Deep End (1970)
Directed by Jerzy Skolimowski
In Jerzy Skolimowski's anti-steamy Deep End, John Moulder-Brown stars as Mike, a teenager whose puppy love for his older, redheaded coworker Susan (Jane Asher) leads him down a path of steady humiliation. Susan takes to Mike's devotion like a cat to yarn, perhaps because her actual boyfriends are uniformly leeches and schmucks. He is too, but his strategy is different: less free lover than white knight, he dreams of liberating her in a pure blast of Adonistic bliss. The unholy nexus of her jadedness and his soul-annihilating crush puts the comedic bounce in the movie's step. It actually doesn't hurt that the audio track is apparently 100% Additional Dialogue Replacement; although filmed in English, each and every line sounds like it was recorded in—you guessed it—an empty swimming pool.
Susan and Mike work together in a decrepit community bathhouse in "Swinging" London. He fritters away hours daydreaming, juxtaposing her against their clueless, toad-faced customer community, whom Skolimowski and cinematographer Charlie Steinberger seem to have enjoyed shooting (literally) warts and all. Mike and Susan are paid to tend to customers of their own genders, but she persuades him to swap because the tips are better that way. Surrounded by sagging flesh and faded pastel interiors, Mike's seething humiliation is telltale: an indignant welp here, a couple of hot dogs anxiously inhaled to kill time after yet another plan is foiled.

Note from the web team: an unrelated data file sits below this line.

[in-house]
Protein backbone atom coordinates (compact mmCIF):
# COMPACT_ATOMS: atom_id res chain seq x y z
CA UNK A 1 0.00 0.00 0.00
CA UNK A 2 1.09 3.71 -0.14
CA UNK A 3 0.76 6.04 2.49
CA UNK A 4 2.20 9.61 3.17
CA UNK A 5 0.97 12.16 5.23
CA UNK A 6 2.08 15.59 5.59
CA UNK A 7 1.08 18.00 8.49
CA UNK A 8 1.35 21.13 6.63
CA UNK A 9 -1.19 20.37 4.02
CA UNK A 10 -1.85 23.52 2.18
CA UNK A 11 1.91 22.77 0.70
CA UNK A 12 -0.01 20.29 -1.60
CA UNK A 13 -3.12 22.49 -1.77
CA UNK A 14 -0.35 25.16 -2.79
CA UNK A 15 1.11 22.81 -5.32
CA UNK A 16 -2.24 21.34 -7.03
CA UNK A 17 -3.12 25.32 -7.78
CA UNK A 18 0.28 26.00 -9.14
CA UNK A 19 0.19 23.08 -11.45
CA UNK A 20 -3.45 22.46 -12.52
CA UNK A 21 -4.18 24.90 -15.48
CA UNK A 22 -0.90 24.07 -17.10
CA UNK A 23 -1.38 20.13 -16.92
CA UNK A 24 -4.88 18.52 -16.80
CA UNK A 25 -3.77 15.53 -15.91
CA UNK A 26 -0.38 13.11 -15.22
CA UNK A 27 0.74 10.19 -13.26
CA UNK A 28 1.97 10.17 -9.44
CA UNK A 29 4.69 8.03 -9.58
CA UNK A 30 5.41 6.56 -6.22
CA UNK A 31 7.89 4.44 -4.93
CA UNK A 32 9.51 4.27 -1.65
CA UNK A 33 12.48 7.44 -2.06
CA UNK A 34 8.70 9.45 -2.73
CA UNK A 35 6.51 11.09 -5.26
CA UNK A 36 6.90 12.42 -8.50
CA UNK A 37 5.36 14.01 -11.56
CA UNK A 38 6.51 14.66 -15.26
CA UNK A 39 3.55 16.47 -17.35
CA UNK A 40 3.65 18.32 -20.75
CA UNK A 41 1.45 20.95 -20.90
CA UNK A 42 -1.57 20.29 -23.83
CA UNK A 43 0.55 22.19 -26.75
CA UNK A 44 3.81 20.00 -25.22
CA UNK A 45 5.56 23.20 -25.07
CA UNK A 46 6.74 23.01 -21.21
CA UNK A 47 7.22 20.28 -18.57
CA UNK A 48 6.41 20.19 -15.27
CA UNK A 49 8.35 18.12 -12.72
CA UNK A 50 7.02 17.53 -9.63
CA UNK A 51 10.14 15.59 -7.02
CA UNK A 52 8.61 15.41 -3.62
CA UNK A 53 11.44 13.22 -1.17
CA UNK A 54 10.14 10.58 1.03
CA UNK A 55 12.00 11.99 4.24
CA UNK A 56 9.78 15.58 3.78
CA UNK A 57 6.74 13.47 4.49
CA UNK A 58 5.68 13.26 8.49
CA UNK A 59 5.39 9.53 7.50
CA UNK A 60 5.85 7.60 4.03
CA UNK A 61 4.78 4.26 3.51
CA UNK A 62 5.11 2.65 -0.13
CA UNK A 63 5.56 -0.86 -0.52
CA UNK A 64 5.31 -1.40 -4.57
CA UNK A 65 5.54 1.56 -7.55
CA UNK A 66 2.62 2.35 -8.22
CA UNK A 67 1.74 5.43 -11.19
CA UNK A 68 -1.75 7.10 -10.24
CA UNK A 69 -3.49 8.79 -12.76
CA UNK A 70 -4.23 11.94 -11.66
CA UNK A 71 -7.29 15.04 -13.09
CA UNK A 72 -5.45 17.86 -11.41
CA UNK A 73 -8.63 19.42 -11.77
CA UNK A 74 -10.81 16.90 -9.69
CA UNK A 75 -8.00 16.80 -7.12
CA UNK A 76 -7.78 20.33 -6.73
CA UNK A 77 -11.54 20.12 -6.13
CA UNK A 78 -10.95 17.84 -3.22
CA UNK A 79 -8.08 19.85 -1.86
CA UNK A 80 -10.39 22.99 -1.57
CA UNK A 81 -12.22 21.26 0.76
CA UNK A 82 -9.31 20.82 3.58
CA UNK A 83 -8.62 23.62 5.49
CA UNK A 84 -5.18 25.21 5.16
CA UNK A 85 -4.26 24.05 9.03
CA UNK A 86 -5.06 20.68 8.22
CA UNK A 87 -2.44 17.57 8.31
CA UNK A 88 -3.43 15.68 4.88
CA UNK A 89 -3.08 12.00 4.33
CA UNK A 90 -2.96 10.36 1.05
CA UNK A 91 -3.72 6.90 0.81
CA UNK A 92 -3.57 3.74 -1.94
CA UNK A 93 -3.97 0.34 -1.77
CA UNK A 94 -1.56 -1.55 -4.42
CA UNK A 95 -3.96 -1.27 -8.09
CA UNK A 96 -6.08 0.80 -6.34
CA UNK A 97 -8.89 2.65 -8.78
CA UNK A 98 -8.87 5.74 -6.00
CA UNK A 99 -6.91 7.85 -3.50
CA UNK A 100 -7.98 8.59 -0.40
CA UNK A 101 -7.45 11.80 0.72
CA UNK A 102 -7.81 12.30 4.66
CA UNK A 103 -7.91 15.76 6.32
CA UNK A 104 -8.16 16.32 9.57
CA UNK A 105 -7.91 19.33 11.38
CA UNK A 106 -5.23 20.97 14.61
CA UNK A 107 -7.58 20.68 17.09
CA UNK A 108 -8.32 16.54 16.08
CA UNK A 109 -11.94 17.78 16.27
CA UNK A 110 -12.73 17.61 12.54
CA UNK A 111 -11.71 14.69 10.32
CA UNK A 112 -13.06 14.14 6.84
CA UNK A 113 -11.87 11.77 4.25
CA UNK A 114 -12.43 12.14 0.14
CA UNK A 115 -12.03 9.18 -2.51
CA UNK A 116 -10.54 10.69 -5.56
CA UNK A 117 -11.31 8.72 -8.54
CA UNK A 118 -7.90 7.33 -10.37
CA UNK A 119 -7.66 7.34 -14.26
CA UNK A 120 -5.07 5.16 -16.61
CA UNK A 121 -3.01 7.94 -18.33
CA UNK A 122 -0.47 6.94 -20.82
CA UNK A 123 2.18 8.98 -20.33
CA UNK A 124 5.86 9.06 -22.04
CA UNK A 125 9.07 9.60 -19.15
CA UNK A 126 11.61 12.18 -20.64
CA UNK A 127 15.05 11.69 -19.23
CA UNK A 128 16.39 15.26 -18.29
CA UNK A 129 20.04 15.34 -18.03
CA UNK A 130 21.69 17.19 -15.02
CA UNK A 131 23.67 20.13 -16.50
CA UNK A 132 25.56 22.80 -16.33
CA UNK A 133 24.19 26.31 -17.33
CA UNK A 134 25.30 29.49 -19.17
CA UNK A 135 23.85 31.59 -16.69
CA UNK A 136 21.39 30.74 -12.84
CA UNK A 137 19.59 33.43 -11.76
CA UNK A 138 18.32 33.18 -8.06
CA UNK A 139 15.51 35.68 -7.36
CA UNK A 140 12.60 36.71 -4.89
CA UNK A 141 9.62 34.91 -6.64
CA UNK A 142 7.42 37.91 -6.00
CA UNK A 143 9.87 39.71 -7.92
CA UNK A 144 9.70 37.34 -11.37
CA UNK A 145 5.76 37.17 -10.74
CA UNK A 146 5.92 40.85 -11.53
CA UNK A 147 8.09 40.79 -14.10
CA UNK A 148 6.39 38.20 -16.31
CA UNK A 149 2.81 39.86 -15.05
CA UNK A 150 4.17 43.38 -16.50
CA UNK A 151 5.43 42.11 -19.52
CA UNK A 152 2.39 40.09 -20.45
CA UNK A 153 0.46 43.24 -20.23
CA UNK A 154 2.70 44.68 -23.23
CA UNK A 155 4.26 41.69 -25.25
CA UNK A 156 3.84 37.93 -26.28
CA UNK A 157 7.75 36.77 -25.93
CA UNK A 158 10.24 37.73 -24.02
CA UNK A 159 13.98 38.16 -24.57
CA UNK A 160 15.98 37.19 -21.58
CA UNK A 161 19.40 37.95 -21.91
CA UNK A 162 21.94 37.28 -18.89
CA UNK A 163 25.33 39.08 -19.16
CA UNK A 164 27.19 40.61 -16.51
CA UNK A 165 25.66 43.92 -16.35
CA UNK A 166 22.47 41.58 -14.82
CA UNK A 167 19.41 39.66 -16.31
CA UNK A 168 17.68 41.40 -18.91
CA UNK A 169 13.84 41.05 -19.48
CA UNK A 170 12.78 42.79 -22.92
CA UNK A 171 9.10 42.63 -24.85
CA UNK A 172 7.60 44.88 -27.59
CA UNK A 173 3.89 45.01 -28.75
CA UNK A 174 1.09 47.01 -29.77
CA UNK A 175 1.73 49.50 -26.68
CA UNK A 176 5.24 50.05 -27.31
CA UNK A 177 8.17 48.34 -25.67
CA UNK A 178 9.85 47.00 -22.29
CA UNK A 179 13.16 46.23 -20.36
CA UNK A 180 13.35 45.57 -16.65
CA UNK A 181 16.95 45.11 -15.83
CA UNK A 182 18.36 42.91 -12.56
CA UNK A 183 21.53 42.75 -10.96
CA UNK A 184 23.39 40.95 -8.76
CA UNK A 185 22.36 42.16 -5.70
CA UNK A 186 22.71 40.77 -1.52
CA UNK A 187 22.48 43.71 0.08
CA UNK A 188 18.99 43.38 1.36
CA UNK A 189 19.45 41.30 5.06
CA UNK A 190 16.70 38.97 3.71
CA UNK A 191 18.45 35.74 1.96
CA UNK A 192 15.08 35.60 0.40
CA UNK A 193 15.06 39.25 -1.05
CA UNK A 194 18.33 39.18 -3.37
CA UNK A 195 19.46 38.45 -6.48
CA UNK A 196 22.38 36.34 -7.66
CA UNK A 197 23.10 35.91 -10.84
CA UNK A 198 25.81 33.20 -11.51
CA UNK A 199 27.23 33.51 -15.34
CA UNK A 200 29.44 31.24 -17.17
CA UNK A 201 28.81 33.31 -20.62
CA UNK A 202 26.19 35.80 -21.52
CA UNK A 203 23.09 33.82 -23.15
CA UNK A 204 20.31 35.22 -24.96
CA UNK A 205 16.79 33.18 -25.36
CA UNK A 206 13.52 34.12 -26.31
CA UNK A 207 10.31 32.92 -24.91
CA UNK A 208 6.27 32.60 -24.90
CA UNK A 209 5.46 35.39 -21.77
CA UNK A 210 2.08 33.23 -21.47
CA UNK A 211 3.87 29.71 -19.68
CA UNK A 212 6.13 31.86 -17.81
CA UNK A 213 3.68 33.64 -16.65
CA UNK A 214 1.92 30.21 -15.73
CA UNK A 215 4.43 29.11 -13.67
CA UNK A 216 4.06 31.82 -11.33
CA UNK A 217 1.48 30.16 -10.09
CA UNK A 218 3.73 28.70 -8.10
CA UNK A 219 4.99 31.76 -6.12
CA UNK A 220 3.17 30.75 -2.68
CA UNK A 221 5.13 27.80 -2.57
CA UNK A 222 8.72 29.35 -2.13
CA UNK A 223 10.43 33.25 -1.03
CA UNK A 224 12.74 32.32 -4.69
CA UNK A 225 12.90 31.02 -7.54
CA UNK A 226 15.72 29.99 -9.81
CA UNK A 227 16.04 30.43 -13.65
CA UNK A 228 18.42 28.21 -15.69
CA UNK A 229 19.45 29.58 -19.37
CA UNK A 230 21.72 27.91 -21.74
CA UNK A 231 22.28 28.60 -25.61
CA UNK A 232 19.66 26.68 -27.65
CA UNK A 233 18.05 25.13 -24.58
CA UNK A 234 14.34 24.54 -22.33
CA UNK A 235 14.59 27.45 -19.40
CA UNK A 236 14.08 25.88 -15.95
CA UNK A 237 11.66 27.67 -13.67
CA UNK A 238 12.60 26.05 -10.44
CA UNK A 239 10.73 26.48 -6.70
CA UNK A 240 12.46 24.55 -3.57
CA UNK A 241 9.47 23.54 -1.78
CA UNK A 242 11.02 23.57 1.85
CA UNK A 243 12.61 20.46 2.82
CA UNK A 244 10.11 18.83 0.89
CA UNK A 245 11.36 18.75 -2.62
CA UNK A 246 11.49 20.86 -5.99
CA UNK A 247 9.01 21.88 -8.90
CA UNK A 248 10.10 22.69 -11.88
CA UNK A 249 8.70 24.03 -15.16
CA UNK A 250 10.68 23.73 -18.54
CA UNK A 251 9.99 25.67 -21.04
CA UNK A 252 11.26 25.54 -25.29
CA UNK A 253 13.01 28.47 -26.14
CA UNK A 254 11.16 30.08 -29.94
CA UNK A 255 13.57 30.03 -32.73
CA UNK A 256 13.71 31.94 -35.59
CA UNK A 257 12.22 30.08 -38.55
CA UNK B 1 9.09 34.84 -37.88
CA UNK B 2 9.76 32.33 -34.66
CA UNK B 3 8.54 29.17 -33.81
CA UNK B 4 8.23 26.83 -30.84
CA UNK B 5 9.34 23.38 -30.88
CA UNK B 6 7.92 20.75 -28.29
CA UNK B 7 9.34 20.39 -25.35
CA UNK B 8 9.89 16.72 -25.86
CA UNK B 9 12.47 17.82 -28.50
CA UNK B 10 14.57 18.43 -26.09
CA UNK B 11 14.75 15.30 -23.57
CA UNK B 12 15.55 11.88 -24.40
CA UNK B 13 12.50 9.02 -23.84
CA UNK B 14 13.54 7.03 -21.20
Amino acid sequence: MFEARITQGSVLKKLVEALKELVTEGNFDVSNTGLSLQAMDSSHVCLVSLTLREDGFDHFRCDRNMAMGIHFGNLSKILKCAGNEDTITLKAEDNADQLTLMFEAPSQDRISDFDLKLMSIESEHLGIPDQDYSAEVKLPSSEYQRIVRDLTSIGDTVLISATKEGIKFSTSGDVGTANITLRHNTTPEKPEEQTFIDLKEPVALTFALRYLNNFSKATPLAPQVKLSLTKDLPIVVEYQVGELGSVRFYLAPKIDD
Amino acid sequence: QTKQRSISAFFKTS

Deep End is simple, but only sometimes errs on the side of simplistic—if Antonioni and late-60s Preminger had teamed up for a satire of British life, perhaps this is how it would've turned out (the ultra-hip soundtrack features Cat Stevens and Can). Part of its refreshing vintage may stem from today's paradoxically more prudish film culture in comparison to 1970. The actors alternately mumble their lines and screech theatrically, maybe suffering the still-new strains of performing risque material. The film's central joke, about how Mike is overwhelmed at every turn by other people's sexual liberation, can barely sustain its length, and its true colors arise mostly in minor, emblematic entanglements.
Nearly every square inch of the bathhouse is covered by the camera; long, rudderless takes morph into nightmarish mini-travelogues, like when Mike is rebuffed from an adults-only nightclub, knowing Susan is inside. He happens upon a life-size nudie cutout of her in the street, which he steals before bumbling into a brothel and finding himself shooting the breeze with a significantly worked-over elder madam. After several agonized minutes he attempts to extricate himself—leaving her the cutout—to which she replies, "You think you can just leave a girl in this state?"
Opens December 16 at BAM